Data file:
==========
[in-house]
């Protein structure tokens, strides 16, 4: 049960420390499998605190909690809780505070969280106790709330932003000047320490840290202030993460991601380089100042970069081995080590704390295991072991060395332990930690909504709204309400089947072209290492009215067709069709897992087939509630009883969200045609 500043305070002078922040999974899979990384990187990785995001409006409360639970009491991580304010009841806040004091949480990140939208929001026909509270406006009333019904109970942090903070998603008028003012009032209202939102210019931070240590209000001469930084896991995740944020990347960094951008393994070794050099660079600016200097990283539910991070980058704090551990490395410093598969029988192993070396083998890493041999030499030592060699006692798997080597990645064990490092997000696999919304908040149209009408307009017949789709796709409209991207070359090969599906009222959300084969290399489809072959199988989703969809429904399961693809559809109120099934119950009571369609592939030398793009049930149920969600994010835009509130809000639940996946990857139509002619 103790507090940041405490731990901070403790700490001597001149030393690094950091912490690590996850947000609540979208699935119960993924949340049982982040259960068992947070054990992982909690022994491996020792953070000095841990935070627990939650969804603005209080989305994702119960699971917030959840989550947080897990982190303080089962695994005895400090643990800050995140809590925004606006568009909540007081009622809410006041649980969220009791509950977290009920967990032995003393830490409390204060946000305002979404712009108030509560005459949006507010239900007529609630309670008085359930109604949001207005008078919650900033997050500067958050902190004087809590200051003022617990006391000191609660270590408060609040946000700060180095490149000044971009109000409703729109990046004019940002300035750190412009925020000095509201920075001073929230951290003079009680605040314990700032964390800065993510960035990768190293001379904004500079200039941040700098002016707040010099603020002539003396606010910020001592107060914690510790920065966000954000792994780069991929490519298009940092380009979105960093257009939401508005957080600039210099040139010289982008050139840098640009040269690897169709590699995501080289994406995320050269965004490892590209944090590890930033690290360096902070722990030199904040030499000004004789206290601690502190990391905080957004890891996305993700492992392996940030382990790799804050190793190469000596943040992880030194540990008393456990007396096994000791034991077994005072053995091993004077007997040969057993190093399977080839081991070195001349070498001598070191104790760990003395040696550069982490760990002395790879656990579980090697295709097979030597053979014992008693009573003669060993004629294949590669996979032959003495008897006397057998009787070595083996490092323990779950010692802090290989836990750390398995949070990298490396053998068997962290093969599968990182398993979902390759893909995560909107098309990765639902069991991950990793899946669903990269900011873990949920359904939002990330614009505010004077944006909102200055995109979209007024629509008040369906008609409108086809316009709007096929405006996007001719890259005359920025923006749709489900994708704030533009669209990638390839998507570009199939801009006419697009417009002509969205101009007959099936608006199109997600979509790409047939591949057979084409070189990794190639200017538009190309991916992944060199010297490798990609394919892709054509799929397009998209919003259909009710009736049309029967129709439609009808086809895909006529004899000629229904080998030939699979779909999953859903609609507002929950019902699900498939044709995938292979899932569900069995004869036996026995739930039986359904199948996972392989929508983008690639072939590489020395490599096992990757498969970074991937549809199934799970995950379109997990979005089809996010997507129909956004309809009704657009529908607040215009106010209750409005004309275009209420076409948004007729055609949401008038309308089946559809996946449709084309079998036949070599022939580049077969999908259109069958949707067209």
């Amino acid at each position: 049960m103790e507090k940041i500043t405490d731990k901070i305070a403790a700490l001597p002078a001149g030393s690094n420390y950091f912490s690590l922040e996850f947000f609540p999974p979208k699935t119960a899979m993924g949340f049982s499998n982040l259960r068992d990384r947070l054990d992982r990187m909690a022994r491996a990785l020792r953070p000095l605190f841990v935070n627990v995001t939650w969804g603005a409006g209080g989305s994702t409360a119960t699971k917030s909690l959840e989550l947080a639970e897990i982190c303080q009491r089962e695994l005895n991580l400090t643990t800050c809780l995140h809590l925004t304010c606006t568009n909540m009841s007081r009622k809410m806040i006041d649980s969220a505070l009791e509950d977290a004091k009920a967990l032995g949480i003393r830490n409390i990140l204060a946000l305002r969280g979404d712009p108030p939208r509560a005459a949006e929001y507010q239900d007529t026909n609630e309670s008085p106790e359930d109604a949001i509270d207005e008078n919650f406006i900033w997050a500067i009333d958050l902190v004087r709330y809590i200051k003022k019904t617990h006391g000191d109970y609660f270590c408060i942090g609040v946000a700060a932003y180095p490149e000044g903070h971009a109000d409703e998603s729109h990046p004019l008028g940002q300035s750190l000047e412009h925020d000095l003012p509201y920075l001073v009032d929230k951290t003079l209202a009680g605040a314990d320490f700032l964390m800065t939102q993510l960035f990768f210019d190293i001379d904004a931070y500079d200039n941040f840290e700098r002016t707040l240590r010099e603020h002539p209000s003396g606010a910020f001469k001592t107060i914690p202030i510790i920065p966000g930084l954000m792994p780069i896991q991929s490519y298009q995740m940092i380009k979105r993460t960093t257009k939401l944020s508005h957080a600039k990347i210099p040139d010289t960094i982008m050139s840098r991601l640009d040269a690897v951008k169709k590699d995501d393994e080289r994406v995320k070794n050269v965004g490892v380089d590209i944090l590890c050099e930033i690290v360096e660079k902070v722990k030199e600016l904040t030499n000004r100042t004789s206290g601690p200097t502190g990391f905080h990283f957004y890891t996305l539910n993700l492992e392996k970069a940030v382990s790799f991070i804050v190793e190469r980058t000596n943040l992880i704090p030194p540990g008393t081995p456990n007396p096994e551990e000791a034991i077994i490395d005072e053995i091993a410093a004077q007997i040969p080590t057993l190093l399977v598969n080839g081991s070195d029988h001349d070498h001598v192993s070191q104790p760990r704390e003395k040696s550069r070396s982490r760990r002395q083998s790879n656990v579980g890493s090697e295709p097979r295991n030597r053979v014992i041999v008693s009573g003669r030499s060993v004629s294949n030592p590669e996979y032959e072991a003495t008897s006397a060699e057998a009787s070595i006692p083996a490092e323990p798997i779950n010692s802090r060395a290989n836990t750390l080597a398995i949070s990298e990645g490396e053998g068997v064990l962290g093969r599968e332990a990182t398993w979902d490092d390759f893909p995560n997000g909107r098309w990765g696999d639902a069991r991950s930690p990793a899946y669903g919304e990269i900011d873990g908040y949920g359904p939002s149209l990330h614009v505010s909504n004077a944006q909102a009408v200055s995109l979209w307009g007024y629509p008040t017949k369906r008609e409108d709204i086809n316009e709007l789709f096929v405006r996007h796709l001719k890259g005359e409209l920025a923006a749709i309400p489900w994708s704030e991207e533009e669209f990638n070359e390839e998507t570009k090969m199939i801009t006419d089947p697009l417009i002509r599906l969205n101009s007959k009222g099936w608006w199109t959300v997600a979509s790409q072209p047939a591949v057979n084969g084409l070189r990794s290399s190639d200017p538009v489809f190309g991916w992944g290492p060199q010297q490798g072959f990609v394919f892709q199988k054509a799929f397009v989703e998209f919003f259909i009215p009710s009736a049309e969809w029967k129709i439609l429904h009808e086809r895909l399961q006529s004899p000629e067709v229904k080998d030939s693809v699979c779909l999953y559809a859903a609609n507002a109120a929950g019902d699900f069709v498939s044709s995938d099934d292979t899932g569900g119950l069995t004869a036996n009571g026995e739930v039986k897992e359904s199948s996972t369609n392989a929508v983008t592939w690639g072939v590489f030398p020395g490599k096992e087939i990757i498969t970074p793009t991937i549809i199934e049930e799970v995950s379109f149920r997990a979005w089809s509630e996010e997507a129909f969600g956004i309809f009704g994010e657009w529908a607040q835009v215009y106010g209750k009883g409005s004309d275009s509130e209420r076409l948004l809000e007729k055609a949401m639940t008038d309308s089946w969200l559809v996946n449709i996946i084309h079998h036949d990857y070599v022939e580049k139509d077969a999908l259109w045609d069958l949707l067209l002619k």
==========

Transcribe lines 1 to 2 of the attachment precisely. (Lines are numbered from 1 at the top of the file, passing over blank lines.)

[in-house]
């Protein structure tokens, strides 16, 4: 049960420390499998605190909690809780505070969280106790709330932003000047320490840290202030993460991601380089100042970069081995080590704390295991072991060395332990930690909504709204309400089947072209290492009215067709069709897992087939509630009883969200045609 500043305070002078922040999974899979990384990187990785995001409006409360639970009491991580304010009841806040004091949480990140939208929001026909509270406006009333019904109970942090903070998603008028003012009032209202939102210019931070240590209000001469930084896991995740944020990347960094951008393994070794050099660079600016200097990283539910991070980058704090551990490395410093598969029988192993070396083998890493041999030499030592060699006692798997080597990645064990490092997000696999919304908040149209009408307009017949789709796709409209991207070359090969599906009222959300084969290399489809072959199988989703969809429904399961693809559809109120099934119950009571369609592939030398793009049930149920969600994010835009509130809000639940996946990857139509002619 103790507090940041405490731990901070403790700490001597001149030393690094950091912490690590996850947000609540979208699935119960993924949340049982982040259960068992947070054990992982909690022994491996020792953070000095841990935070627990939650969804603005209080989305994702119960699971917030959840989550947080897990982190303080089962695994005895400090643990800050995140809590925004606006568009909540007081009622809410006041649980969220009791509950977290009920967990032995003393830490409390204060946000305002979404712009108030509560005459949006507010239900007529609630309670008085359930109604949001207005008078919650900033997050500067958050902190004087809590200051003022617990006391000191609660270590408060609040946000700060180095490149000044971009109000409703729109990046004019940002300035750190412009925020000095509201920075001073929230951290003079009680605040314990700032964390800065993510960035990768190293001379904004500079200039941040700098002016707040010099603020002539003396606010910020001592107060914690510790920065966000954000792994780069991929490519298009940092380009979105960093257009939401508005957080600039210099040139010289982008050139840098640009040269690897169709590699995501080289994406995320050269965004490892590209944090590890930033690290360096902070722990030199904040030499000004004789206290601690502190990391905080957004890891996305993700492992392996940030382990790799804050190793190469000596943040992880030194540990008393456990007396096994000791034991077994005072053995091993004077007997040969057993190093399977080839081991070195001349070498001598070191104790760990003395040696550069982490760990002395790879656990579980090697295709097979030597053979014992008693009573003669060993004629294949590669996979032959003495008897006397057998009787070595083996490092323990779950010692802090290989836990750390398995949070990298490396053998068997962290093969599968990182398993979902390759893909995560909107098309990765639902069991991950990793899946669903990269900011873990949920359904939002990330614009505010004077944006909102200055995109979209007024629509008040369906008609409108086809316009709007096929405006996007001719890259005359920025923006749709489900994708704030533009669209990638390839998507570009199939801009006419697009417009002509969205101009007959099936608006199109997600979509790409047939591949057979084409070189990794190639200017538009190309991916992944060199010297490798990609394919892709054509799929397009998209919003259909009710009736049309029967129709439609009808086809895909006529004899000629229904080998030939699979779909999953859903609609507002929950019902699900498939044709995938292979899932569900069995004869036996026995739930039986359904199948996972392989929508983008690639072939590489020395490599096992990757498969970074991937549809199934799970995950379109997990979005089809996010997507129909956004309809009704657009529908607040215009106010209750409005004309275009209420076409948004007729055609949401008038309308089946559809996946449709084309079998036949070599022939580049077969999908259109069958949707067209």